Using data to choose an IRT system
It can be helpful to take a data-driven approach to choose an IRT system. Solutions such as the N-SIDE Supply App enable clinical trial supply managers to simulate how different IRT systems’ capabilities will impact their supply strategy.
Benefits of optimizing IRT settings
Once you’ve selected an IRT system that meets the unique needs of your trial, it’s time to optimize the IRT settings to ensure you get the most from that system.
IRT settings categories that should be optimized include:
- Buffer/safety stock levels (to cover unpredictable demand)
- Site shipment frequency (to cover predictable demand)
What does it mean to optimize these settings? Firstly, it means defining a safe strategy that eliminates the risk of missed visits due to stockouts while balancing material and shipping costs.
It also means using the IRT to set the right quantity and shipment frequency to reduce waste and costs to the lowest possible levels without increasing risk.
Finally, it means aligning the IRT settings with the supply plan and depot resupply strategy to avoid unplanned variations in quantities released, shipped to depots, and shipped to sites.
Read more: What is clinical trial supply optimization?
When site shipping frequency and buffer levels are optimized, you can:
Reduce risk to patients
Reducing safety buffers used to mean reducing safety. But with a risk-based approach, you can set up the IRT to avoid sending too little drug to sites or emptying your depot faster than necessary. By creating a supply strategy that accounts for uncertainty in demand forecasts and aligning the IRT settings with this strategy, you can define the optimal buffer level without increasing the risk of patients missing doses.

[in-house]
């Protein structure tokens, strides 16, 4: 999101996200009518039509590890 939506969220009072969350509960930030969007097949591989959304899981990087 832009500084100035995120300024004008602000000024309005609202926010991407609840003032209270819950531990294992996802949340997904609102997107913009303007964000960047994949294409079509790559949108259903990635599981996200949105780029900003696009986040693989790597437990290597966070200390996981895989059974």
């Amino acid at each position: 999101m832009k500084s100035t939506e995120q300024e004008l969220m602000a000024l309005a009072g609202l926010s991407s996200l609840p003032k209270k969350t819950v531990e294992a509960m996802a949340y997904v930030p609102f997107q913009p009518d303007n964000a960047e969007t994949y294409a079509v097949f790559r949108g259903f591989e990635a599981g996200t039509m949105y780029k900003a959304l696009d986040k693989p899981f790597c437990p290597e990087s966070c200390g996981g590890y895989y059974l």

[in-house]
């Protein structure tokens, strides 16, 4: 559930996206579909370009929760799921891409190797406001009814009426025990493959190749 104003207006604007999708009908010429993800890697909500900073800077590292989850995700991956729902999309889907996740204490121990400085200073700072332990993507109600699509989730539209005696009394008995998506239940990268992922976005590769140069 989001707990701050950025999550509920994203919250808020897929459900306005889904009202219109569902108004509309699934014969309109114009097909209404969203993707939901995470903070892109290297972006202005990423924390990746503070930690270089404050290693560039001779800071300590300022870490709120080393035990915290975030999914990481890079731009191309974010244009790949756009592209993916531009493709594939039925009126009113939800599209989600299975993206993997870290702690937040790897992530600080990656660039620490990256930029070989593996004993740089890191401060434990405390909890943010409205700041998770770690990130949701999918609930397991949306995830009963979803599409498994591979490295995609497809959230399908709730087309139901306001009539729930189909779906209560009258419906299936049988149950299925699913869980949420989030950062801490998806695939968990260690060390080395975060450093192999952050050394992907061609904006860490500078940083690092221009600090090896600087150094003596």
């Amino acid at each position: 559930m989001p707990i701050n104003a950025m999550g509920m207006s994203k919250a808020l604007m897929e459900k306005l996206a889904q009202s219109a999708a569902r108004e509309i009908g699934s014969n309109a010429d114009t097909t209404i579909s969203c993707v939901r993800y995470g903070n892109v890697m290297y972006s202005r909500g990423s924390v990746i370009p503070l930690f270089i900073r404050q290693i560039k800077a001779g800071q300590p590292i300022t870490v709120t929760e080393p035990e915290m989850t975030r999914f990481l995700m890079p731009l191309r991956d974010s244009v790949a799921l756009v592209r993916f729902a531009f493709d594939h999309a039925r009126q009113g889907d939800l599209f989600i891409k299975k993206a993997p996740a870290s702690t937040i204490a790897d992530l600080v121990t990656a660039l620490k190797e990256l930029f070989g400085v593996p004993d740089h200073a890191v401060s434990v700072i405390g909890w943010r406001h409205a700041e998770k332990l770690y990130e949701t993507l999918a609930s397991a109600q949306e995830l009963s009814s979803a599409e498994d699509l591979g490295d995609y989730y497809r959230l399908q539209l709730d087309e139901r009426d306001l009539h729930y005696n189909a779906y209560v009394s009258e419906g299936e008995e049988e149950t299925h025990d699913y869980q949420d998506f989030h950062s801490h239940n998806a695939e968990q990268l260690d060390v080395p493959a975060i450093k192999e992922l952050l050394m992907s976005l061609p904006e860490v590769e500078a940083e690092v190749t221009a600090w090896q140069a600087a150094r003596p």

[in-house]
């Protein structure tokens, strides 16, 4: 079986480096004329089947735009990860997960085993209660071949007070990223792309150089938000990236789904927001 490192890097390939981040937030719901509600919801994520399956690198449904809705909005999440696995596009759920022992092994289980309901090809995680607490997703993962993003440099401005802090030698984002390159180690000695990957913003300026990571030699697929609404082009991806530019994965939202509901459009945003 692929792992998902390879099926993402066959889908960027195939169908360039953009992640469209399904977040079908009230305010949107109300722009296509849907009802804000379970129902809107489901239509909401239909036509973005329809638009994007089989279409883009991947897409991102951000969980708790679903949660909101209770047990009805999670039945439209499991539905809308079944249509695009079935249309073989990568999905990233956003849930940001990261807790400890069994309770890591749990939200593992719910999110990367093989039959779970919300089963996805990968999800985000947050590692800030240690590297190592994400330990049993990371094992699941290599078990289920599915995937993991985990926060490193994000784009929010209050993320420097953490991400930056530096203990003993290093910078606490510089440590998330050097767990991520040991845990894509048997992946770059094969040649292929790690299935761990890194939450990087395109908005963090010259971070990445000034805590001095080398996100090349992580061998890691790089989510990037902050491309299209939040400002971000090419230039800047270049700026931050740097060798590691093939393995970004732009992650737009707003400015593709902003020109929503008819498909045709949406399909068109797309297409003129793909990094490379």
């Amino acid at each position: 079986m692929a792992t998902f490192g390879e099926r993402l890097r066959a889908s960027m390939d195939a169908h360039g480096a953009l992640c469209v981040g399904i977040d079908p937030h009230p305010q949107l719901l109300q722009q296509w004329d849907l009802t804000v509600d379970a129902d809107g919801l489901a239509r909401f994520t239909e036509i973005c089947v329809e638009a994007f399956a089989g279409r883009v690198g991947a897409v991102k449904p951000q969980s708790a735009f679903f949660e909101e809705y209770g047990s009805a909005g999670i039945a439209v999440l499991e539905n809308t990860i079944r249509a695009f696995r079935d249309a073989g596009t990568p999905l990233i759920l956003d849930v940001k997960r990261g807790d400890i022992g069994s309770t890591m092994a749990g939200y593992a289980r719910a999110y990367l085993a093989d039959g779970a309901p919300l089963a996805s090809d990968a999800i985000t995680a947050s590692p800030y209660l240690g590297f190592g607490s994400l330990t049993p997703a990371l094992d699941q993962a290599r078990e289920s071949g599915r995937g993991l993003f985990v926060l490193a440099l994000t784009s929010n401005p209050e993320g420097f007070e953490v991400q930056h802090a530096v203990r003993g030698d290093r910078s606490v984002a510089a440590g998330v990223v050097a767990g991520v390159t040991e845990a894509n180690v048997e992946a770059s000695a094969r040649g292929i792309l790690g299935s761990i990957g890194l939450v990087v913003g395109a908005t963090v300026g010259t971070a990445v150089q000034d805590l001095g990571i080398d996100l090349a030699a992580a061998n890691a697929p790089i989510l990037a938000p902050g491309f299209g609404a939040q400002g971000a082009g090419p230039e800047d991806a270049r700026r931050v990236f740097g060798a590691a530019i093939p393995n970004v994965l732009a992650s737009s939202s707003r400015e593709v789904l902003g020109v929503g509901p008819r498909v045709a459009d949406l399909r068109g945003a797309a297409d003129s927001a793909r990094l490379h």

Reduce drug waste
By sending only as much drug to sites as is needed to cover patient dispensing using a risk-based approach, you can reduce the total drug needed for the trial. This in turn significantly reduces costs.
Reduce stress for the trial team
When the IRT settings and supply plan are in perfect alignment and both are optimized using a risk-based approach that evolves as the trial progresses, it creates a more robust, more flexible, and safer trial with fewer emergencies for the team to handle.
N-SIDE’s solution: Risk-based optimization
As described above, a risk-based approach to clinical supply optimization is the key to optimizing the IRT system and achieving maximum efficiency. But what does this mean?
Risk-based optimization is a technique enabled by advanced software and expert services. Currently, this solution is only offered by N-SIDE.
Unlike clinical supply forecasting tools which only predict average demand, risk-based optimization uses simulations to anticipate uncertainty and risk to the trial supply.
With this information in hand, clinical trial supply managers can depend on a supply plan and resupply strategy that includes the lowest amount of drug overage necessary to guarantee zero risk of a stockout.
N-SIDE is not a provider of IRT software. However, the outputs of the N-SIDE Supply App do help clinical trial supply managers choose the best IRT system for their trial. Outputs of the N-SIDE Supply App are also used to set site shipping frequency and buffer levels.
Additionally, the N-SIDE Supply App integrates with most IRT systems, enabling supply managers to compare the actual data coming from the IRT with the clinical assumptions used in forecasts as the trial progresses.